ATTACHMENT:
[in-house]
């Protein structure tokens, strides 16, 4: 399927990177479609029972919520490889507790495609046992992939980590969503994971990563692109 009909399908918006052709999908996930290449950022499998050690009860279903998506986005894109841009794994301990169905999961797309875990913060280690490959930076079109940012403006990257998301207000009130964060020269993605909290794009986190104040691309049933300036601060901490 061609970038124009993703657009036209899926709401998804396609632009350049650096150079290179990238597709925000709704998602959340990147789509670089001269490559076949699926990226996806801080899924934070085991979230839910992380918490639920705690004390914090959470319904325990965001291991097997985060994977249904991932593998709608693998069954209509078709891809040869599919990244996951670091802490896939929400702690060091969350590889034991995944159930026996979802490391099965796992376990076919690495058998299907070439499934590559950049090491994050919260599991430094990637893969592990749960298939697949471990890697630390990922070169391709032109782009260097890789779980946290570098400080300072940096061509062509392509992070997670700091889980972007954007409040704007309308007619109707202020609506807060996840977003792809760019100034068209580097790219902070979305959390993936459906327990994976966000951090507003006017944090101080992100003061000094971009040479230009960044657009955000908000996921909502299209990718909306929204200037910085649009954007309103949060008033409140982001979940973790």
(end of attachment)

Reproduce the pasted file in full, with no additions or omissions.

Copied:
[in-house]
């Protein structure tokens, strides 16, 4: 399927990177479609029972919520490889507790495609046992992939980590969503994971990563692109 009909399908918006052709999908996930290449950022499998050690009860279903998506986005894109841009794994301990169905999961797309875990913060280690490959930076079109940012403006990257998301207000009130964060020269993605909290794009986190104040691309049933300036601060901490 061609970038124009993703657009036209899926709401998804396609632009350049650096150079290179990238597709925000709704998602959340990147789509670089001269490559076949699926990226996806801080899924934070085991979230839910992380918490639920705690004390914090959470319904325990965001291991097997985060994977249904991932593998709608693998069954209509078709891809040869599919990244996951670091802490896939929400702690060091969350590889034991995944159930026996979802490391099965796992376990076919690495058998299907070439499934590559950049090491994050919260599991430094990637893969592990749960298939697949471990890697630390990922070169391709032109782009260097890789779980946290570098400080300072940096061509062509392509992070997670700091889980972007954007409040704007309308007619109707202020609506807060996840977003792809760019100034068209580097790219902070979305959390993936459906327990994976966000951090507003006017944090101080992100003061000094971009040479230009960044657009955000908000996921909502299209990718909306929204200037910085649009954007309103949060008033409140982001979940973790």